Archive for February, 2014

Many times while sharing the gospel, we quote Bible verses in order to back up the things that we are saying. However, sometimes when we are talking to people they will make the comment that they don’t believe in the Bible; meaning that the Bible has no real authority in their minds because they do not see it as the true word of God. This idea may stem from many different roots, whether that is from the fact that they don’t believe in God to begin with, they believe in another book as the true word of God, they think the Bible is full of contradictions, or they see the Bible as just another book written by a bunch of imperfect humans. Depending on the root of their skepticism towards the Bible, determines what tern the conversation should take. In today’s blog, I would like to focus on someone who skepticism is rooted in the Bible itself.

Last semester, I wrote a blog on the Biblical Skeptic, which discussed how we know that the Bible is inspired by God. If a book had specific, detailed statements about the future that came to pass 100% of the time, then we would know that the book is from God. Man cannot tell the future, but God can. No prophecy in the Bible has proved to be false; they have all come true or are prophecies about the end times, which clearly have not happened yet. We then looked at specific prophecies in the Bible that had been fulfilled. If you would like to read more about this, you can find the blog in the October Archive.

Once you have discussed prophecy with someone there may be more questions that someone may want you to answer. For instance they may say “how do you know the disciples didn’t just add in the prophecies in after Jesus lived so that it looked like he fulfilled prophecies?” or maybe they object saying that the Bible has been changed over time. If only we had manuscripts from before Christ that are the same as what we have in our Bibles. Well, we do! In 1946 through 1956, many different manuscripts were found in caves right off the shore of the Dead Sea at Khirbet Qumran. These scrolls were written down by a Jewish community that hid the writing they had because they knew that the Romans were coming towards then and would most likely destroy them and everything they had.  They hid these scrolls in caves and fled the area, which were found about 2000 years later by shepherds. These findings are what are known today as the Dead Sea Scrolls. These scrolls included many different writings including many manuscripts from the Old Testament, which were dated from 408 BC to 318 AD. In fact, parts of every Old Testament books were found except the book of Ester.  In particular, there was a scroll of Isaiah that was found that was dated at 125 BC. When compared to what is in Isaiah of the modern Bible, they were almost exactly the same. The Dead Sea Scrolls is one of the best discoveries with regard to the preservation of the Old Testament.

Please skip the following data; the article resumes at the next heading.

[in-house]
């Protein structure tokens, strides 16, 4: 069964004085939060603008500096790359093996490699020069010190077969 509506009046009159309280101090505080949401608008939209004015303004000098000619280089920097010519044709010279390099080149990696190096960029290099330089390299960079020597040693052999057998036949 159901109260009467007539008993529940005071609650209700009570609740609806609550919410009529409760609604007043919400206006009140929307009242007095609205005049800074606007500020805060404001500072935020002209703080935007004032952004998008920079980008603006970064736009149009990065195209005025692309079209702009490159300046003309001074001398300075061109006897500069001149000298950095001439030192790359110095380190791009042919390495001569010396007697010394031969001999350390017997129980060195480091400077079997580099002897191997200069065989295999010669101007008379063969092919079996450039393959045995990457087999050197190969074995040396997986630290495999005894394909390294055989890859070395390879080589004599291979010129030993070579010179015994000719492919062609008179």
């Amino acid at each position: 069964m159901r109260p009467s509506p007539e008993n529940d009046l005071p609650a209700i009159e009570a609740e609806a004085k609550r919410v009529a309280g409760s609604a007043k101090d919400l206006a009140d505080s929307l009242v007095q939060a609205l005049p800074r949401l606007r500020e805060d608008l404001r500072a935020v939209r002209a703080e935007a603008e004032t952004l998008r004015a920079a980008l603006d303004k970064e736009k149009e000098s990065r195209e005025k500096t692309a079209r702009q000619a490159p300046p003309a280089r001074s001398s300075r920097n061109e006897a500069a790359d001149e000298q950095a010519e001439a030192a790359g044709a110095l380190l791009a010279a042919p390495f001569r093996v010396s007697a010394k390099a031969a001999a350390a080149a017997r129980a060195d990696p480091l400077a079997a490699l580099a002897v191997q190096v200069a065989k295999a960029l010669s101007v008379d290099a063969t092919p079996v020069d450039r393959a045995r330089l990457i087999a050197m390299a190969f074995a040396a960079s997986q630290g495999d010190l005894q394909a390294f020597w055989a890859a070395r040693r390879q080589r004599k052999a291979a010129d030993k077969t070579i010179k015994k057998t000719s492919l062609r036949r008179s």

What about the New Testament, was it changed throughout 2000 years? The New Testament is comprised of books and letters written by many people over time, which were written down and then passed on to once again be copied. 5,700 of these handwritten Greek manuscripts and 9,000 manuscripts written in other languages of the New Testament have been found. When looking at ancient works, there is nothing that even comes close to the numerous manuscripts that we have for the New Testament. The closest work is the Iliad by Homer, which has 643 manuscripts. Also, the New Testament manuscripts date back to 25 years after the originals were written compared to the Iliad which was a 500 year gap between the original and the first surviving copies. When looking at these manuscripts compared to one another and compared to what we have now, it is once again incredibly accurate.  So when we read the Bible or quote Bible verses to others we know with confidence that it is is the true unaltered word of God.